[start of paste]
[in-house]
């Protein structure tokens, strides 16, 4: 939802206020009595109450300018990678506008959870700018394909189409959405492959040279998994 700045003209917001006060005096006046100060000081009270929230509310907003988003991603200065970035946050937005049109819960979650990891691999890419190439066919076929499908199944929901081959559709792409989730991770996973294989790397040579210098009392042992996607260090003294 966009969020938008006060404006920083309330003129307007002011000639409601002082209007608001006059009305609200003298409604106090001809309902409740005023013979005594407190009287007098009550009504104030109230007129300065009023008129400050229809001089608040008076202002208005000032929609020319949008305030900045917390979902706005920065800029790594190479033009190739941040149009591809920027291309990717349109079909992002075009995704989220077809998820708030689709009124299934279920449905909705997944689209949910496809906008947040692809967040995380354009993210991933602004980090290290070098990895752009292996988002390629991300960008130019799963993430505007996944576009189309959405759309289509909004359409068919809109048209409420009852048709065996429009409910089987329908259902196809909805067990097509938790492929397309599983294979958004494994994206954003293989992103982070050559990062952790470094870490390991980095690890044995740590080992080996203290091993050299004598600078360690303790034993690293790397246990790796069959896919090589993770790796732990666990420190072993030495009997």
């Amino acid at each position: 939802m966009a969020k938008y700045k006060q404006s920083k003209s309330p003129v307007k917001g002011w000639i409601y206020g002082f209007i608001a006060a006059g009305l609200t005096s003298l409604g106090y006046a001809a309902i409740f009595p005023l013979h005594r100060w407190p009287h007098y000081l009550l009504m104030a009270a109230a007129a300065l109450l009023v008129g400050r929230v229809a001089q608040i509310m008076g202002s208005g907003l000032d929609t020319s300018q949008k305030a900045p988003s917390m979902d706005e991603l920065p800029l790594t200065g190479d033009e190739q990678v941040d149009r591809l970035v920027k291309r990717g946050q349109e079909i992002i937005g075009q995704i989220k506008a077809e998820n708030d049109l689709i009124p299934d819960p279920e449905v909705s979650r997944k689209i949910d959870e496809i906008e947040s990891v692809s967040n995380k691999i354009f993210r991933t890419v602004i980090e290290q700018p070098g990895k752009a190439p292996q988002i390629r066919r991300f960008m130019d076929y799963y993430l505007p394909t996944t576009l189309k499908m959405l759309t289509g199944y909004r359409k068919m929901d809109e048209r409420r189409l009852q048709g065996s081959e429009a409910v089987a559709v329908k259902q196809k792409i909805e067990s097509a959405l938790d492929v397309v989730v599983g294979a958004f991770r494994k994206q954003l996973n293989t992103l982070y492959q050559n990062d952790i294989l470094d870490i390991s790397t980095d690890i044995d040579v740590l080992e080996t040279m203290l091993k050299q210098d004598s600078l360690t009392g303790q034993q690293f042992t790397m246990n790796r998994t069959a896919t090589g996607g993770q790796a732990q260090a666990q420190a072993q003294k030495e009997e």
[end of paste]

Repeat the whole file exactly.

[in-house]
């Protein structure tokens, strides 16, 4: 939802206020009595109450300018990678506008959870700018394909189409959405492959040279998994 700045003209917001006060005096006046100060000081009270929230509310907003988003991603200065970035946050937005049109819960979650990891691999890419190439066919076929499908199944929901081959559709792409989730991770996973294989790397040579210098009392042992996607260090003294 966009969020938008006060404006920083309330003129307007002011000639409601002082209007608001006059009305609200003298409604106090001809309902409740005023013979005594407190009287007098009550009504104030109230007129300065009023008129400050229809001089608040008076202002208005000032929609020319949008305030900045917390979902706005920065800029790594190479033009190739941040149009591809920027291309990717349109079909992002075009995704989220077809998820708030689709009124299934279920449905909705997944689209949910496809906008947040692809967040995380354009993210991933602004980090290290070098990895752009292996988002390629991300960008130019799963993430505007996944576009189309959405759309289509909004359409068919809109048209409420009852048709065996429009409910089987329908259902196809909805067990097509938790492929397309599983294979958004494994994206954003293989992103982070050559990062952790470094870490390991980095690890044995740590080992080996203290091993050299004598600078360690303790034993690293790397246990790796069959896919090589993770790796732990666990420190072993030495009997």
């Amino acid at each position: 939802m966009a969020k938008y700045k006060q404006s920083k003209s309330p003129v307007k917001g002011w000639i409601y206020g002082f209007i608001a006060a006059g009305l609200t005096s003298l409604g106090y006046a001809a309902i409740f009595p005023l013979h005594r100060w407190p009287h007098y000081l009550l009504m104030a009270a109230a007129a300065l109450l009023v008129g400050r929230v229809a001089q608040i509310m008076g202002s208005g907003l000032d929609t020319s300018q949008k305030a900045p988003s917390m979902d706005e991603l920065p800029l790594t200065g190479d033009e190739q990678v941040d149009r591809l970035v920027k291309r990717g946050q349109e079909i992002i937005g075009q995704i989220k506008a077809e998820n708030d049109l689709i009124p299934d819960p279920e449905v909705s979650r997944k689209i949910d959870e496809i906008e947040s990891v692809s967040n995380k691999i354009f993210r991933t890419v602004i980090e290290q700018p070098g990895k752009a190439p292996q988002i390629r066919r991300f960008m130019d076929y799963y993430l505007p394909t996944t576009l189309k499908m959405l759309t289509g199944y909004r359409k068919m929901d809109e048209r409420r189409l009852q048709g065996s081959e429009a409910v089987a559709v329908k259902q196809k792409i909805e067990s097509a959405l938790d492929v397309v989730v599983g294979a958004f991770r494994k994206q954003l996973n293989t992103l982070y492959q050559n990062d952790i294989l470094d870490i390991s790397t980095d690890i044995d040579v740590l080992e080996t040279m203290l091993k050299q210098d004598s600078l360690t009392g303790q034993q690293f042992t790397m246990n790796r998994t069959a896919t090589g996607g993770q790796a732990q260090a666990q420190a072993q003294k030495e009997e």